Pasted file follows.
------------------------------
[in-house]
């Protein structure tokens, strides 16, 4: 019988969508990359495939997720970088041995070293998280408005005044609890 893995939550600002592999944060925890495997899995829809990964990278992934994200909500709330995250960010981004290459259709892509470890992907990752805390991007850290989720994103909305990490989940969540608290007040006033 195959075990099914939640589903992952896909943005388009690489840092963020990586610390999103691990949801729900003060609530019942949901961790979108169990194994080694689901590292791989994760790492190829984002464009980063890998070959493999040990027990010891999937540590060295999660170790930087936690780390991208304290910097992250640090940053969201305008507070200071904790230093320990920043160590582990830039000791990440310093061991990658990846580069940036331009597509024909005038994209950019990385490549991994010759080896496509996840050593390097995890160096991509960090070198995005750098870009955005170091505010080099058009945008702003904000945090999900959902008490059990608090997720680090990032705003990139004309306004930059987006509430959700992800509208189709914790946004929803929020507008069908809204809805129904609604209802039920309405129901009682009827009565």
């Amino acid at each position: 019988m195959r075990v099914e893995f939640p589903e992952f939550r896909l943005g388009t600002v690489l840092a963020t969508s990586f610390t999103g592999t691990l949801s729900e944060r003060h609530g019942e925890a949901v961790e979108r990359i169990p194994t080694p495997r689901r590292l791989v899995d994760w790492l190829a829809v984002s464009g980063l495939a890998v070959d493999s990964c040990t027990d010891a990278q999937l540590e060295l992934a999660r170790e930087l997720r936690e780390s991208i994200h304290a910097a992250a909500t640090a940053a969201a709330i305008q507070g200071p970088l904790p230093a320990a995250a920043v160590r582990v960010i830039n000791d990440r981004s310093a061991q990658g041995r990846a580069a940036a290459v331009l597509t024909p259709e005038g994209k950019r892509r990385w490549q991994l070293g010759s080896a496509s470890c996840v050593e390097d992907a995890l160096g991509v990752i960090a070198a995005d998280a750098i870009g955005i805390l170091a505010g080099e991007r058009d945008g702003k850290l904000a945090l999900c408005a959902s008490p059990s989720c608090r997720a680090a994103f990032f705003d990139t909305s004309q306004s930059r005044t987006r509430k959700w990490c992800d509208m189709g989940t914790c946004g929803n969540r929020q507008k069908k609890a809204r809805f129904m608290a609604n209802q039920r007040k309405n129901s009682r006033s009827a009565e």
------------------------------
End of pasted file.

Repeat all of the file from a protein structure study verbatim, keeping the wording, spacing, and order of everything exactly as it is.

[in-house]
């Protein structure tokens, strides 16, 4: 019988969508990359495939997720970088041995070293998280408005005044609890 893995939550600002592999944060925890495997899995829809990964990278992934994200909500709330995250960010981004290459259709892509470890992907990752805390991007850290989720994103909305990490989940969540608290007040006033 195959075990099914939640589903992952896909943005388009690489840092963020990586610390999103691990949801729900003060609530019942949901961790979108169990194994080694689901590292791989994760790492190829984002464009980063890998070959493999040990027990010891999937540590060295999660170790930087936690780390991208304290910097992250640090940053969201305008507070200071904790230093320990920043160590582990830039000791990440310093061991990658990846580069940036331009597509024909005038994209950019990385490549991994010759080896496509996840050593390097995890160096991509960090070198995005750098870009955005170091505010080099058009945008702003904000945090999900959902008490059990608090997720680090990032705003990139004309306004930059987006509430959700992800509208189709914790946004929803929020507008069908809204809805129904609604209802039920309405129901009682009827009565």
């Amino acid at each position: 019988m195959r075990v099914e893995f939640p589903e992952f939550r896909l943005g388009t600002v690489l840092a963020t969508s990586f610390t999103g592999t691990l949801s729900e944060r003060h609530g019942e925890a949901v961790e979108r990359i169990p194994t080694p495997r689901r590292l791989v899995d994760w790492l190829a829809v984002s464009g980063l495939a890998v070959d493999s990964c040990t027990d010891a990278q999937l540590e060295l992934a999660r170790e930087l997720r936690e780390s991208i994200h304290a910097a992250a909500t640090a940053a969201a709330i305008q507070g200071p970088l904790p230093a320990a995250a920043v160590r582990v960010i830039n000791d990440r981004s310093a061991q990658g041995r990846a580069a940036a290459v331009l597509t024909p259709e005038g994209k950019r892509r990385w490549q991994l070293g010759s080896a496509s470890c996840v050593e390097d992907a995890l160096g991509v990752i960090a070198a995005d998280a750098i870009g955005i805390l170091a505010g080099e991007r058009d945008g702003k850290l904000a945090l999900c408005a959902s008490p059990s989720c608090r997720a680090a994103f990032f705003d990139t909305s004309q306004s930059r005044t987006r509430k959700w990490c992800d509208m189709g989940t914790c946004g929803n969540r929020q507008k069908k609890a809204r809805f129904m608290a609604n209802q039920r007040k309405n129901s009682r006033s009827a009565e």